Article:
Seattle Tilth, an organization that advocates and teaches organic food growing, started the first Master Composter Program in the U.S. in 1986. The program has changed over the years, as has composting in Seattle (the city began curbside collection of food and yard waste in 2006), but there are still plenty of people interested in learning how to create their own compost at home. Entry into the program is competitive — only about half of the 80 people who apply each year are accepted.
“We start with the soil food web and how decomposition works,” says Seattle Tilth’s Sheri Hinshaw. “In reality, decomposition is just a natural process that happens with or without our help. But it’s understanding how that functions that allows us to build a recipe that takes less time and has the quality to it that we are looking for in our gardens.”
After decomposition studies, the class moves onto the specifics of composting and how to build a compost system. There’s also a more recent addition: managing storm water and protecting water quality (storm water quality is the next big issue on Seattle’s environmental agenda).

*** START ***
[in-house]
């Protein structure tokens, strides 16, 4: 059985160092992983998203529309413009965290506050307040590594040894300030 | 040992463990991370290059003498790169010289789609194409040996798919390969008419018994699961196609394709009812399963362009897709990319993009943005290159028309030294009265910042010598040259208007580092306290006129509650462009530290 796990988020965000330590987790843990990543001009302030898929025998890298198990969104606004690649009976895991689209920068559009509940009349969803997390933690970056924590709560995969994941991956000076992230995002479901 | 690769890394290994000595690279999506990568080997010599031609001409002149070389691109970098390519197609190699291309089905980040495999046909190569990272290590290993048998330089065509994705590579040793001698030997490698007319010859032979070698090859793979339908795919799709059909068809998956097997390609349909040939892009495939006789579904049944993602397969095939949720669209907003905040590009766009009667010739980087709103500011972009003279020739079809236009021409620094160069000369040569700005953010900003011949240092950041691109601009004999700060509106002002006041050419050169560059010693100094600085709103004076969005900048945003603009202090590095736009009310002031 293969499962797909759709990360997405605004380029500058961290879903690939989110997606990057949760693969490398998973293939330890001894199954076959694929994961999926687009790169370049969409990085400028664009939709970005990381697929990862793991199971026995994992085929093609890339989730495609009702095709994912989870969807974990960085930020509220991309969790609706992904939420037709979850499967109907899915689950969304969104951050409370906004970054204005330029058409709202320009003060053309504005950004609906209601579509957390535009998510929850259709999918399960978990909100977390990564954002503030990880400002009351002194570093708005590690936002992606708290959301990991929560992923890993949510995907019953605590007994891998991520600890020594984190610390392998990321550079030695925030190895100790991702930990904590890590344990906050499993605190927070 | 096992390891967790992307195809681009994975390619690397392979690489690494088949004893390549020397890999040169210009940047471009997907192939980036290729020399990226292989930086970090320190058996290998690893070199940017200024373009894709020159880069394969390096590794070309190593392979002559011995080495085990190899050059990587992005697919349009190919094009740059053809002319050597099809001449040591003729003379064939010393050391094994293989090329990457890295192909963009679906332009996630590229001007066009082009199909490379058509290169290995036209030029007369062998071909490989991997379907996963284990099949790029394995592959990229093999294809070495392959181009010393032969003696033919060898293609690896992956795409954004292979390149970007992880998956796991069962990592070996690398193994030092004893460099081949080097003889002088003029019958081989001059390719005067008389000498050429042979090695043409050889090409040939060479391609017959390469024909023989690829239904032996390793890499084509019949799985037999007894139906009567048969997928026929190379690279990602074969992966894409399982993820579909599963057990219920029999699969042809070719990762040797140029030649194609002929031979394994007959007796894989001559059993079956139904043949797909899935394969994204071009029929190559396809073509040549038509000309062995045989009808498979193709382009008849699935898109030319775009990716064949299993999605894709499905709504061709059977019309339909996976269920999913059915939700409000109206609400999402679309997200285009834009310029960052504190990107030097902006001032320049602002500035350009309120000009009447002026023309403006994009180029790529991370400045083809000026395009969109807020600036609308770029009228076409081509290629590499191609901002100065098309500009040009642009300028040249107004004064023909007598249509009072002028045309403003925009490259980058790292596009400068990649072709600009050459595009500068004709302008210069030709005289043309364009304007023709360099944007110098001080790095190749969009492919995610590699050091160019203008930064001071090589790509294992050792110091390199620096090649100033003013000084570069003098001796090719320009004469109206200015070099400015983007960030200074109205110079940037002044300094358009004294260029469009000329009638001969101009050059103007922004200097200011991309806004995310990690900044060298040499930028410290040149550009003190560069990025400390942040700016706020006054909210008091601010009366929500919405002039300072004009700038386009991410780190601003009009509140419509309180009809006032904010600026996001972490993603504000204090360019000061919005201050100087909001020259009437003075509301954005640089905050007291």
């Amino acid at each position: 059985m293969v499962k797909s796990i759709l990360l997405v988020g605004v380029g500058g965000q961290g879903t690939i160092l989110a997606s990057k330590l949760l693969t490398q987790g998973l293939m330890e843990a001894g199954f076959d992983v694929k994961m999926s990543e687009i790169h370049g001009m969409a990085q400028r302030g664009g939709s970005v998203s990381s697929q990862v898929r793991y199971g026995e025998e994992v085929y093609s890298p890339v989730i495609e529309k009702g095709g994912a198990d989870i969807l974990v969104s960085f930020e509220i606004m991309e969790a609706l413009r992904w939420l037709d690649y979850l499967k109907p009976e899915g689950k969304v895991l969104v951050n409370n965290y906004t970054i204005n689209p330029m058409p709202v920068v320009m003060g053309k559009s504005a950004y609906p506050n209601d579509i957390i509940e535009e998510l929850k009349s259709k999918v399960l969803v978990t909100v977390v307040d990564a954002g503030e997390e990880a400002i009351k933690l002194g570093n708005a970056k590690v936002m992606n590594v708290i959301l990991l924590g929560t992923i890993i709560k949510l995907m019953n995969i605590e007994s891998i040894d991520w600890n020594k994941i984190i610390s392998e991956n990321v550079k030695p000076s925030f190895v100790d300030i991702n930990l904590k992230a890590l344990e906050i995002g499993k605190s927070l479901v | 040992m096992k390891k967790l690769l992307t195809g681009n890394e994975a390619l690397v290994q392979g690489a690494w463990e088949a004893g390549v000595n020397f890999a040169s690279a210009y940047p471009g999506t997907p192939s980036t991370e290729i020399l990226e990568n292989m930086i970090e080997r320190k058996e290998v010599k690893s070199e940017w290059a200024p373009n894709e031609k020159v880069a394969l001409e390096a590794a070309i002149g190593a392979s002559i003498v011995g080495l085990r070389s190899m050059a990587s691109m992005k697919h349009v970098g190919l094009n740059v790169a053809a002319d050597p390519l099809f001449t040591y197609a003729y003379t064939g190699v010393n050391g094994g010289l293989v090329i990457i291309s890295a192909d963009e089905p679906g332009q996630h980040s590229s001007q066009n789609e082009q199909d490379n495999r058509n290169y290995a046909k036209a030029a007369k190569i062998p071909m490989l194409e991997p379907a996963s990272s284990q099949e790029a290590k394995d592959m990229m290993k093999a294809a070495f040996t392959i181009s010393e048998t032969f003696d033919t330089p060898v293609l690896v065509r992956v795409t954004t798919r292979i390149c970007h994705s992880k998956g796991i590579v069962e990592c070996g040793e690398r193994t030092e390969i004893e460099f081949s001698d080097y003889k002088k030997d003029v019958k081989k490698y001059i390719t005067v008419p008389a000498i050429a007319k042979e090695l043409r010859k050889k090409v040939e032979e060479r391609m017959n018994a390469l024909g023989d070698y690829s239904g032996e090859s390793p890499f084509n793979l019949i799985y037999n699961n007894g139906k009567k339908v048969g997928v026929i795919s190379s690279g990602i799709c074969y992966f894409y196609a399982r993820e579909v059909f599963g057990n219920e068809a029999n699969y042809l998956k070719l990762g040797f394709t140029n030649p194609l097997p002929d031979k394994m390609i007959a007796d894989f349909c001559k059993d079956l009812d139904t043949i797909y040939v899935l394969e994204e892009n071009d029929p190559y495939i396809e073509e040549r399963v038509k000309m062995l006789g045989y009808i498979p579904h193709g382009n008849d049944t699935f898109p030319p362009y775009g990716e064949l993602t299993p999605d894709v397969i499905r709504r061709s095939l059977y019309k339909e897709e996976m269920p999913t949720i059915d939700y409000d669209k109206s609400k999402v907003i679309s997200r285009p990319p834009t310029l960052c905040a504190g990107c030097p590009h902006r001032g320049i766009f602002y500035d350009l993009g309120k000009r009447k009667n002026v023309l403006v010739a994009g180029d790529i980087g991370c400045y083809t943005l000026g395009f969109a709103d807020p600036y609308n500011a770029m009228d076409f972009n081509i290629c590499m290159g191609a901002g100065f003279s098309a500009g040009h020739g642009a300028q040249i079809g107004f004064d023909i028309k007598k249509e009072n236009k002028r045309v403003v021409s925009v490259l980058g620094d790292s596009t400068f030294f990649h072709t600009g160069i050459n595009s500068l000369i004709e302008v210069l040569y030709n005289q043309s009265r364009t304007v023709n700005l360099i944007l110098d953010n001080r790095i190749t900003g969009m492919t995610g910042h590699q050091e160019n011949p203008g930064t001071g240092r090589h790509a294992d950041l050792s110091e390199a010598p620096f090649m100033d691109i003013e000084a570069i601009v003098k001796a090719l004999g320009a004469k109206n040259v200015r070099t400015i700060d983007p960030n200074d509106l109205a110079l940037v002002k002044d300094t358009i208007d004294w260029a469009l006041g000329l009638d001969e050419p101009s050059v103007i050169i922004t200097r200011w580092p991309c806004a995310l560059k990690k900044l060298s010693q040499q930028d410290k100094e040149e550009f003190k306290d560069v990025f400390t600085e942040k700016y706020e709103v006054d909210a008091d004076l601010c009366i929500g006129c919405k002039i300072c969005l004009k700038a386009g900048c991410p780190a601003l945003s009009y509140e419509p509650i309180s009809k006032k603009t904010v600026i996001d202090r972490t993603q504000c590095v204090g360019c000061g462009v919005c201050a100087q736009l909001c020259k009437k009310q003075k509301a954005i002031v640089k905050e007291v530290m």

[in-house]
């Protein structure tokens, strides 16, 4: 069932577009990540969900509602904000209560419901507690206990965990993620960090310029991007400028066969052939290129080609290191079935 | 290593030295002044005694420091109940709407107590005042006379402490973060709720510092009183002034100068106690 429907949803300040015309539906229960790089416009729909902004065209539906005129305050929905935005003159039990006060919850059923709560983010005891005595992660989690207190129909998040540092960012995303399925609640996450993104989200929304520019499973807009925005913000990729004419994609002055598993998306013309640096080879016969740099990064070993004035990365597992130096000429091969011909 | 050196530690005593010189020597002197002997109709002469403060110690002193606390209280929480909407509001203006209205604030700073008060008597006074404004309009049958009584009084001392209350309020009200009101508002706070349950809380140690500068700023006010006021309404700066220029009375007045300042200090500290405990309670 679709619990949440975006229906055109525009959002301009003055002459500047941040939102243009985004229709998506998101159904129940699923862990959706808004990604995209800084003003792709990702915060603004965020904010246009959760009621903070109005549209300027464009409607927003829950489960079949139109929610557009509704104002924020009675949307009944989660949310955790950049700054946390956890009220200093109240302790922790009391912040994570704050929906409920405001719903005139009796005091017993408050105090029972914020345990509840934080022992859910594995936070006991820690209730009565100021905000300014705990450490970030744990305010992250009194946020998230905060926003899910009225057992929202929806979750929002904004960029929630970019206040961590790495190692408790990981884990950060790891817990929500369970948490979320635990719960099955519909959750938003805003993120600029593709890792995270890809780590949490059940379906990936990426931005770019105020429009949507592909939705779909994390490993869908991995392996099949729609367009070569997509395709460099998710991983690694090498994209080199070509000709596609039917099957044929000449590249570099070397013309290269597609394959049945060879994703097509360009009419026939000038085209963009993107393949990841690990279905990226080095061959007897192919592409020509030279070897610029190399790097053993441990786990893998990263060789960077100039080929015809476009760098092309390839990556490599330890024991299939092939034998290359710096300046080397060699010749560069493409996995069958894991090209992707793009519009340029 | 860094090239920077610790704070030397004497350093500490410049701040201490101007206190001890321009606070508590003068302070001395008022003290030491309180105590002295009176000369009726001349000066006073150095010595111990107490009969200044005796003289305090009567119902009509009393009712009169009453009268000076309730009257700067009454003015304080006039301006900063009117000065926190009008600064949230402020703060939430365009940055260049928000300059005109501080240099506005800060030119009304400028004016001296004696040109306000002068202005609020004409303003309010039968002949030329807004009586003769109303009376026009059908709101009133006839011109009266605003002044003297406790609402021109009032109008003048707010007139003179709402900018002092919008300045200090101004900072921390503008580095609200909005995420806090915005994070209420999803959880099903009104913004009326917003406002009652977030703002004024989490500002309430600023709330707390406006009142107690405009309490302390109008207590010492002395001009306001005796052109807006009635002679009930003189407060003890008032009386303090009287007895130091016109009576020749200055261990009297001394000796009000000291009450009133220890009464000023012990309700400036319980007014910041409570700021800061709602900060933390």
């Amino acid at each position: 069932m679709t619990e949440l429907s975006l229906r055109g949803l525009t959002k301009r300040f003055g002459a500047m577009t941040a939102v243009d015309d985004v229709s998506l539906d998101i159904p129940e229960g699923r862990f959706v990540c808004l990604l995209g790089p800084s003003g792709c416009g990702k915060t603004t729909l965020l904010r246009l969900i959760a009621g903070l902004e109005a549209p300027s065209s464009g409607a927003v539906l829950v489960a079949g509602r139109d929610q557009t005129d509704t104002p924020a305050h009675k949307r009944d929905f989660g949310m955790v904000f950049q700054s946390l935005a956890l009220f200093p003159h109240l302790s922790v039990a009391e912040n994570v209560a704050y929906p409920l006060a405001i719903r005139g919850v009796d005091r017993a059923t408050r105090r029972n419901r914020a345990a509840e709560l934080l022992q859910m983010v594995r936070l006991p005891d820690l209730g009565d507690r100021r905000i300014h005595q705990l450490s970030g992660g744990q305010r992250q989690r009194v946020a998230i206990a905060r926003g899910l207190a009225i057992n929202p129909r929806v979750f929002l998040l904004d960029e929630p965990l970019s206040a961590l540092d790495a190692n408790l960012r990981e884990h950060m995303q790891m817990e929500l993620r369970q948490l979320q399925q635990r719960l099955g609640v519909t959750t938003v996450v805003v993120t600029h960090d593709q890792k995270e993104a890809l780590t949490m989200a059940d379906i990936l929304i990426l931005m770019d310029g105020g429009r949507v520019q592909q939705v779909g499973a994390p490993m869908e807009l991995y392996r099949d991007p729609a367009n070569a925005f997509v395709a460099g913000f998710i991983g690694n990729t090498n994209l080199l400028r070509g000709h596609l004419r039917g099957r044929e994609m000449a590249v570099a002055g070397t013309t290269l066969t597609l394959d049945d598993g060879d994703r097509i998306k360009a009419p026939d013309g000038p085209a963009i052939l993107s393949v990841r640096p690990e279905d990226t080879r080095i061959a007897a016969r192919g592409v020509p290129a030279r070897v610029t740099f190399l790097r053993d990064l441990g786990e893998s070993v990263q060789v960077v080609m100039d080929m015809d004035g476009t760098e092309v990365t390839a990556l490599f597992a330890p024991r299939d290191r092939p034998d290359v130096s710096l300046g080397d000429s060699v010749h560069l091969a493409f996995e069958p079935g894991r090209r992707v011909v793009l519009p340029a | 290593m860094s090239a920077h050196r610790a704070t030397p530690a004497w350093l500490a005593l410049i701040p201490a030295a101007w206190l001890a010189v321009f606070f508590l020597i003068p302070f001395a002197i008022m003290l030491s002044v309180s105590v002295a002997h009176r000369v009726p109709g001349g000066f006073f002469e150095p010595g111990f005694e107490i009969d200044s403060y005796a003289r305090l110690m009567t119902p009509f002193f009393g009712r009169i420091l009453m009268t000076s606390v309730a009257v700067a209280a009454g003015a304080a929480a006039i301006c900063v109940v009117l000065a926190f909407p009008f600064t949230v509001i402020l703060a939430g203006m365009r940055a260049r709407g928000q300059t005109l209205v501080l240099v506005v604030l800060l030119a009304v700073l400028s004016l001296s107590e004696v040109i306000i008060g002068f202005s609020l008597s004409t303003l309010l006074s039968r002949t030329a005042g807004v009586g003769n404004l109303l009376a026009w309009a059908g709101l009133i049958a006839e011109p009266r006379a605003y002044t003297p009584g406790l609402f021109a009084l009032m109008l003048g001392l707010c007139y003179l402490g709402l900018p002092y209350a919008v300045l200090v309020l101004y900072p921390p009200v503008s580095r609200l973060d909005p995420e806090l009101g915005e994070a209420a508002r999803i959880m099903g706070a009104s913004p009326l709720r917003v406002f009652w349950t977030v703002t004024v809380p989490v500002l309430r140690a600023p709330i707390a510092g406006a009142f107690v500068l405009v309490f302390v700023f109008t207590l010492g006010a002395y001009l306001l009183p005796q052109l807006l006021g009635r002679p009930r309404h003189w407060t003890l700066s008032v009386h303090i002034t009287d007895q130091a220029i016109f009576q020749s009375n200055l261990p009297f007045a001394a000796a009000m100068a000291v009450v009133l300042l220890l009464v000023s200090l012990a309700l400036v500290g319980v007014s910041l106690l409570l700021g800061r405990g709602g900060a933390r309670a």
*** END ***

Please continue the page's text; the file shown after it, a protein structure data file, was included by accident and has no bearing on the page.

The Master Composter program looks at farming and gardening differently than other agricultural programs. “[Traditionally] we talk a lot about fertilizing plants, right?” says Hinshaw. “Well, we teach people how to feed the soil, so the soil will feed the plant and you end up with a healthier plant in that process.”
Don Comstock recently took the Master Composter program to learn more about soil and composting for his organic garden. “I see urban agriculture and home and community gardens as one way for urbanites to have some connection to nature and to appreciate both our dependence on the natural world and the beauty, creativity and abundance of the earth,” Comstock wrote in an email to Modern Farmer. “I enjoy learning more about soil and composting, having the opportunity to talk with other gardeners and helping new gardeners get started.”
After finishing the 35 hours of training in the spring, Comstock began his 35 hours of volunteering. (Although the program costs $150, after students participate in another 35 volunteer hours, they get their money back.) He’s been volunteering at festivals – volunteers help attendees figure out which waste goes where – and speaking on composting and environmental issues at other local organization.
Beyond the reaches of the Seattle city limits, Seattle Tilth is also spreading the compost credo beyond the city. Gardeners can take the New York City Master Composter program, modeled after Seattle’s, and there are similar programs available throughout the country from California to Rhode Island.
So if you want to figure out how to best handle your food waste, time to head back to school.